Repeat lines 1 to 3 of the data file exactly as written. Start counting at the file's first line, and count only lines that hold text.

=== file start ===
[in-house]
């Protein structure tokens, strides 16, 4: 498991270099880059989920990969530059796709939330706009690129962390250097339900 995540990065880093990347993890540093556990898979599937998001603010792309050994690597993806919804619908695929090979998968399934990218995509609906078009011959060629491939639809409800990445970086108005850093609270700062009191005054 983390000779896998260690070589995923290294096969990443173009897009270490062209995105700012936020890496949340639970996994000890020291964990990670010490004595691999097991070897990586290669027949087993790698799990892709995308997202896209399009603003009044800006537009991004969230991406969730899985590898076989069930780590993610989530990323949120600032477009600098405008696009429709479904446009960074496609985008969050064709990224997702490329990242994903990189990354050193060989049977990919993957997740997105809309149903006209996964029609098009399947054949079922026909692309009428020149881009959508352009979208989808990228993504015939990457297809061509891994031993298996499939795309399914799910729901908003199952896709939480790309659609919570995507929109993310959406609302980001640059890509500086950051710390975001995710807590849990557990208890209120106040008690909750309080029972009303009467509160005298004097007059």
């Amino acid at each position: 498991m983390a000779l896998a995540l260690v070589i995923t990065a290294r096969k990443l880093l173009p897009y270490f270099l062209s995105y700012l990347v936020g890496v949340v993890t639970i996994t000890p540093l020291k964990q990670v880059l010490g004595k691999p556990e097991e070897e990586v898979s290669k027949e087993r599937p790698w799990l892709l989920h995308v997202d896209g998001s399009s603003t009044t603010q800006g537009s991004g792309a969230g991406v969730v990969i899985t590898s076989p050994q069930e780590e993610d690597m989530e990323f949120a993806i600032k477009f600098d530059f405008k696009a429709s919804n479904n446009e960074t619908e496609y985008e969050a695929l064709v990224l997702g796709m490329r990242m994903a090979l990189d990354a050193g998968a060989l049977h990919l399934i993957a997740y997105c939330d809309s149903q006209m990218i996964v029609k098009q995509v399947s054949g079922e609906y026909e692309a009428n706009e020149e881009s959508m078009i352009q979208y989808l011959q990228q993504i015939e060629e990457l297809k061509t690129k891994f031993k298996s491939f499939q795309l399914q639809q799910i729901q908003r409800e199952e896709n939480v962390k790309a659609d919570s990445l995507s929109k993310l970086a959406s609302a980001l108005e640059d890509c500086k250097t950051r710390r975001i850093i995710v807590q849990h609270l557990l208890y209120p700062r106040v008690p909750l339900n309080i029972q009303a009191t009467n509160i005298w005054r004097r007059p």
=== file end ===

[in-house]
């Protein structure tokens, strides 16, 4: 498991270099880059989920990969530059796709939330706009690129962390250097339900 995540990065880093990347993890540093556990898979599937998001603010792309050994690597993806919804619908695929090979998968399934990218995509609906078009011959060629491939639809409800990445970086108005850093609270700062009191005054 983390000779896998260690070589995923290294096969990443173009897009270490062209995105700012936020890496949340639970996994000890020291964990990670010490004595691999097991070897990586290669027949087993790698799990892709995308997202896209399009603003009044800006537009991004969230991406969730899985590898076989069930780590993610989530990323949120600032477009600098405008696009429709479904446009960074496609985008969050064709990224997702490329990242994903990189990354050193060989049977990919993957997740997105809309149903006209996964029609098009399947054949079922026909692309009428020149881009959508352009979208989808990228993504015939990457297809061509891994031993298996499939795309399914799910729901908003199952896709939480790309659609919570995507929109993310959406609302980001640059890509500086950051710390975001995710807590849990557990208890209120106040008690909750309080029972009303009467509160005298004097007059």
């Amino acid at each position: 498991m983390a000779l896998a995540l260690v070589i995923t990065a290294r096969k990443l880093l173009p897009y270490f270099l062209s995105y700012l990347v936020g890496v949340v993890t639970i996994t000890p540093l020291k964990q990670v880059l010490g004595k691999p556990e097991e070897e990586v898979s290669k027949e087993r599937p790698w799990l892709l989920h995308v997202d896209g998001s399009s603003t009044t603010q800006g537009s991004g792309a969230g991406v969730v990969i899985t590898s076989p050994q069930e780590e993610d690597m989530e990323f949120a993806i600032k477009f600098d530059f405008k696009a429709s919804n479904n446009e960074t619908e496609y985008e969050a695929l064709v990224l997702g796709m490329r990242m994903a090979l990189d990354a050193g998968a060989l049977h990919l399934i993957a997740y997105c939330d809309s149903q006209m990218i996964v029609k098009q995509v399947s054949g079922e609906y026909e692309a009428n706009e020149e881009s959508m078009i352009q979208y989808l011959q990228q993504i015939e060629e990457l297809k061509t690129k891994f031993k298996s491939f499939q795309l399914q639809q799910i729901q908003r409800e199952e896709n939480v962390k790309a659609d919570s990445l995507s929109k993310l970086a959406s609302a980001l108005e640059d890509c500086k250097t950051r710390r975001i850093i995710v807590q849990h609270l557990l208890y209120p700062r106040v008690p909750l339900n309080i029972q009303a009191t009467n509160i005298w005054r004097r007059p």